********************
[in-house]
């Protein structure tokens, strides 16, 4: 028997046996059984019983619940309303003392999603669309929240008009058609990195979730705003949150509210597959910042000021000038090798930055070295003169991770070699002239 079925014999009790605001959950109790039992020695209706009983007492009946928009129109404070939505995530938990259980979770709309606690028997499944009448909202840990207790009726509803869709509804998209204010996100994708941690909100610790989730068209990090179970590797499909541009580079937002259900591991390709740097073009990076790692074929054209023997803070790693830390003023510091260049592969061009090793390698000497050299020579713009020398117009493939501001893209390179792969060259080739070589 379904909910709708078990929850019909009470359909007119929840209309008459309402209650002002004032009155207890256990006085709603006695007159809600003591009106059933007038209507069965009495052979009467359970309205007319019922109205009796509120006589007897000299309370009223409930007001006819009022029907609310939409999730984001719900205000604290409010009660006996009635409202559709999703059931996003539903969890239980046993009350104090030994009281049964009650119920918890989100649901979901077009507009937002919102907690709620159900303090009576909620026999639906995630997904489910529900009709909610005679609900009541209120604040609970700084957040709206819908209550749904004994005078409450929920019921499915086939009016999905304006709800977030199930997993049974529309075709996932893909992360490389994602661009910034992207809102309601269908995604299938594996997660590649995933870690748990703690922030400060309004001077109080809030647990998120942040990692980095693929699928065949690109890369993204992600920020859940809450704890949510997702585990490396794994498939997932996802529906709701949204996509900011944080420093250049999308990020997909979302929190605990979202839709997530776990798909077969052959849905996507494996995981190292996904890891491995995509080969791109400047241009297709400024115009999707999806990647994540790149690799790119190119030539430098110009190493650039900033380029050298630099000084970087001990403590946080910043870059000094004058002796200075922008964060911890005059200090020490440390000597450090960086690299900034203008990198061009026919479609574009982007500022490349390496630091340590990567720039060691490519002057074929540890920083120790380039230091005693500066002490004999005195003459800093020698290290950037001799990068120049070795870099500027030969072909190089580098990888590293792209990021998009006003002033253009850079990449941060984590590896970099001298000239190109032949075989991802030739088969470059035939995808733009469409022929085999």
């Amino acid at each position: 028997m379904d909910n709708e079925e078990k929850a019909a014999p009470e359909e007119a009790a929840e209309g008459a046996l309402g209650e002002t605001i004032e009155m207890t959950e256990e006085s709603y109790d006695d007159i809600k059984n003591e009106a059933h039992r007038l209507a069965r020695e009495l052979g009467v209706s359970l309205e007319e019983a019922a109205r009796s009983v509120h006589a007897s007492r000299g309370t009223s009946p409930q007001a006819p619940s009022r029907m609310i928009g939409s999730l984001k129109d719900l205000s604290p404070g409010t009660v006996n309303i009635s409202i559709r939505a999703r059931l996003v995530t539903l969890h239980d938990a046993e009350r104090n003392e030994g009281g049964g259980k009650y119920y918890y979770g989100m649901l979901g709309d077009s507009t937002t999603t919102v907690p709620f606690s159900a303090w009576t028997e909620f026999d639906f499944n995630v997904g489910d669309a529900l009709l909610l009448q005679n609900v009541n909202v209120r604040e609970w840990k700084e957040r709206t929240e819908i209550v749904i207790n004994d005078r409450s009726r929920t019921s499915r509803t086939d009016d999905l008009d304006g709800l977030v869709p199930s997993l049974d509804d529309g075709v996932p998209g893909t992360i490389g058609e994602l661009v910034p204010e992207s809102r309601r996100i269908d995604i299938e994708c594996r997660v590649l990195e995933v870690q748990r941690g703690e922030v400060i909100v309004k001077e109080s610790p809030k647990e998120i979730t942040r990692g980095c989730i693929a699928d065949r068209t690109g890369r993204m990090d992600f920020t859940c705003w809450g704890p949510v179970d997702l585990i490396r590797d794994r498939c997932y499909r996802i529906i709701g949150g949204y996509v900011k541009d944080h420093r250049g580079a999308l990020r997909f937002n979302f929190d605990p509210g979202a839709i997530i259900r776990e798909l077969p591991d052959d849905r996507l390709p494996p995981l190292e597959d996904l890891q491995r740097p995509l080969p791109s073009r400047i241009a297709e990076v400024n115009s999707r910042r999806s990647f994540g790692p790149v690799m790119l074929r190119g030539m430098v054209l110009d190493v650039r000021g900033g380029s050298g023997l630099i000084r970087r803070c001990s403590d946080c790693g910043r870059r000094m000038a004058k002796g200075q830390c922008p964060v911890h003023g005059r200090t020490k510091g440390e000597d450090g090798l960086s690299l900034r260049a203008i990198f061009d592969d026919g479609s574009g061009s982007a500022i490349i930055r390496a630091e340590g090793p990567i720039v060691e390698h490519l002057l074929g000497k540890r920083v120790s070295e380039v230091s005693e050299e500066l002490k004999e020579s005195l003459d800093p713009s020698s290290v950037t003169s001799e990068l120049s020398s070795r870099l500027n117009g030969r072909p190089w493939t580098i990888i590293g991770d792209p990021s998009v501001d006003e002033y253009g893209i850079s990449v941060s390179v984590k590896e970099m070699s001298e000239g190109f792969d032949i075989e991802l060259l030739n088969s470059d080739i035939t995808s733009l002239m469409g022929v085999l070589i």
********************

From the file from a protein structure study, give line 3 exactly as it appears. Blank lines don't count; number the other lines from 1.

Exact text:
């Amino acid at each position: 028997m379904d909910n709708e079925e078990k929850a019909a014999p009470e359909e007119a009790a929840e209309g008459a046996l309402g209650e002002t605001i004032e009155m207890t959950e256990e006085s709603y109790d006695d007159i809600k059984n003591e009106a059933h039992r007038l209507a069965r020695e009495l052979g009467v209706s359970l309205e007319e019983a019922a109205r009796s009983v509120h006589a007897s007492r000299g309370t009223s009946p409930q007001a006819p619940s009022r029907m609310i928009g939409s999730l984001k129109d719900l205000s604290p404070g409010t009660v006996n309303i009635s409202i559709r939505a999703r059931l996003v995530t539903l969890h239980d938990a046993e009350r104090n003392e030994g009281g049964g259980k009650y119920y918890y979770g989100m649901l979901g709309d077009s507009t937002t999603t919102v907690p709620f606690s159900a303090w009576t028997e909620f026999d639906f499944n995630v997904g489910d669309a529900l009709l909610l009448q005679n609900v009541n909202v209120r604040e609970w840990k700084e957040r709206t929240e819908i209550v749904i207790n004994d005078r409450s009726r929920t019921s499915r509803t086939d009016d999905l008009d304006g709800l977030v869709p199930s997993l049974d509804d529309g075709v996932p998209g893909t992360i490389g058609e994602l661009v910034p204010e992207s809102r309601r996100i269908d995604i299938e994708c594996r997660v590649l990195e995933v870690q748990r941690g703690e922030v400060i909100v309004k001077e109080s610790p809030k647990e998120i979730t942040r990692g980095c989730i693929a699928d065949r068209t690109g890369r993204m990090d992600f920020t859940c705003w809450g704890p949510v179970d997702l585990i490396r590797d794994r498939c997932y499909r996802i529906i709701g949150g949204y996509v900011k541009d944080h420093r250049g580079a999308l990020r997909f937002n979302f929190d605990p509210g979202a839709i997530i259900r776990e798909l077969p591991d052959d849905r996507l390709p494996p995981l190292e597959d996904l890891q491995r740097p995509l080969p791109s073009r400047i241009a297709e990076v400024n115009s999707r910042r999806s990647f994540g790692p790149v690799m790119l074929r190119g030539m430098v054209l110009d190493v650039r000021g900033g380029s050298g023997l630099i000084r970087r803070c001990s403590d946080c790693g910043r870059r000094m000038a004058k002796g200075q830390c922008p964060v911890h003023g005059r200090t020490k510091g440390e000597d450090g090798l960086s690299l900034r260049a203008i990198f061009d592969d026919g479609s574009g061009s982007a500022i490349i930055r390496a630091e340590g090793p990567i720039v060691e390698h490519l002057l074929g000497k540890r920083v120790s070295e380039v230091s005693e050299e500066l002490k004999e020579s005195l003459d800093p713009s020698s290290v950037t003169s001799e990068l120049s020398s070795r870099l500027n117009g030969r072909p190089w493939t580098i990888i590293g991770d792209p990021s998009v501001d006003e002033y253009g893209i850079s990449v941060s390179v984590k590896e970099m070699s001298e000239g190109f792969d032949i075989e991802l060259l030739n088969s470059d080739i035939t995808s733009l002239m469409g022929v085999l070589i």